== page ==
NOTE: Full spoilers for this episode of, “The Flash” are present in this review

 

 

It’s finally time! The Flash’s proper Godspeed arc begins with this week’s episode, after three previous bridging episodes that appear to serve as a way of slightly expanding Season 7’s episode order. Considering that there are only three episodes left in The Flash’s seventh season after this week however, I have to wonder whether most of the Godspeed arc is being merely set up here, in order to be fully realized next season. “Enemy at the Gates” would appear to support this theory to some extent, as it seems to set up a very intriguing mystery that will redefine the Arrowverse’s take on Godspeed, one that may move considerably beyond another run-of-the-mill good-vs.-evil speedster conflict.

Unfortunately, it takes a while to get to this intriguing hook, thanks largely to an episode that’s frustratingly full of distracted, inconsistent storylines. Many of this week’s core storylines feel like pure filler, even as Barry’s and Iris’ family plans appear to move forward, or so Barry believes. Despite Iris once again sitting out this episode, with Barry only speaking to her via cellphone in a couple of instances, Barry takes on a shared storyline for himself and his wife in this case, after his seemingly-erased future daughter, Nora visits him in a dream. This convinces Barry that Iris is pregnant, and that he and Iris are finally about to have their first child. If this sounds positively head-scratching to you, believe me, it is. If you think you know exactly how this storyline is going to turn out by the end of this episode as well, chances are, you’re exactly right.

Barry’s obvious fool’s errand of using dreams to predict whether Iris is pregnant (seriously, what the hell?!) is just one of many odd storylines this week though. Once again, it’s actually Joe and Kramer that deliver the most interesting material on The Flash this week, as they continue to try and hunt down Kramer’s missing foster brother, Adam Creyke. Unfortunately, this subplot gets frustratingly under-utilized, again, in favour of more inane and unsatisfying storylines with the rest of Team Flash. This possibly suggests that the Adam Creyke mystery is also meant to be a lead-in for next season, not an arc that’s fully resolved in this season. Then again, Joe and Kramer find themselves in quite a bit of peril by this episode’s epilogue scene, after an apparent metahuman attack appears to blow up the car they’re in! Okay, granted, I’m sure they’re just fine, but the only possible explanation I could think of for their survival is that Kramer will possibly protect them with metahuman abilities. Boy, wouldn’t it be a twist if Kramer was a metahuman this whole time?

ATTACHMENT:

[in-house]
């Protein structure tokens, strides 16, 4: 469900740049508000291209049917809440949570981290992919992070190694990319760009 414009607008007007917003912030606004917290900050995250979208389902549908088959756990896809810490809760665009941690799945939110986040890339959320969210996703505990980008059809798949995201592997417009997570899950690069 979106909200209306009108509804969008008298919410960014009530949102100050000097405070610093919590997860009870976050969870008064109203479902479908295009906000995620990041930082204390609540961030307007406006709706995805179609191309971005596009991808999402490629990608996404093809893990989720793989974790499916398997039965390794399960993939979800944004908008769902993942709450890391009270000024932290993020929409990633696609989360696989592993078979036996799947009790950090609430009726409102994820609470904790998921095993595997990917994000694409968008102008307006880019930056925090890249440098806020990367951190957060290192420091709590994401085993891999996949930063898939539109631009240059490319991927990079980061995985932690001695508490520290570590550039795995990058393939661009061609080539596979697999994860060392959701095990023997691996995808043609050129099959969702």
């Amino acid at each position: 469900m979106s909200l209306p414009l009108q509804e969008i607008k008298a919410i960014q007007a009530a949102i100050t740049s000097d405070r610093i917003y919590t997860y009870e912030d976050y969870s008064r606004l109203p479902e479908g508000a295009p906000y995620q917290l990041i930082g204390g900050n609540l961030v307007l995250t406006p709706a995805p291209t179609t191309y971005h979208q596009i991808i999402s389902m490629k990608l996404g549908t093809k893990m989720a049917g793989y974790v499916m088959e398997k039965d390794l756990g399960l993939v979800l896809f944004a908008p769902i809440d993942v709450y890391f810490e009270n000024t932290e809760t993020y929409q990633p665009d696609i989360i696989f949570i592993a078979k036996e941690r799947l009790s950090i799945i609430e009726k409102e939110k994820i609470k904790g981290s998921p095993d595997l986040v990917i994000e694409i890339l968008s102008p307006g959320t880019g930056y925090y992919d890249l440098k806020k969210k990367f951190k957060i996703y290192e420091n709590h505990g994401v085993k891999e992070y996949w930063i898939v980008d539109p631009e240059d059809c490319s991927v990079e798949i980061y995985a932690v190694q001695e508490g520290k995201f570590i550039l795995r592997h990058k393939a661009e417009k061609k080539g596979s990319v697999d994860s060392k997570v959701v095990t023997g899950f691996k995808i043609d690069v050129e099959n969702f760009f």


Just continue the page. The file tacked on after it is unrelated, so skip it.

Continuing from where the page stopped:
I will also say that the actual Godspeed confrontation in this episode is pretty cool, even if it takes until the halfway point to actually get there. Before that, Frost continues to get angsty about Chillblaine, in a relationship subplot that remains infuriatingly stupid and pointless. Chillblaine’s latest portrayal is especially bizarre and inconsistent this week to boot. After Chillblaine is injured by some apparent thug contacts in his bar, Caitlin patches him up, conveniently placing Chillblaine at S.T.A.R. Labs when the Godspeeds attack. Frost then refuses to allow Chillblaine to help, only to capitulate when the situation gets desperate. Chillblaine then uses this opportunity to tell Frost that life isn’t black-and-white, before insisting that he can’t be talked to like a good guy, since he’s actually a bad guy. So his morality isn’t binary, except when it is, because Chillblaine is a stupid character in a forced Frost relationship subplot that The Flash really doesn’t need!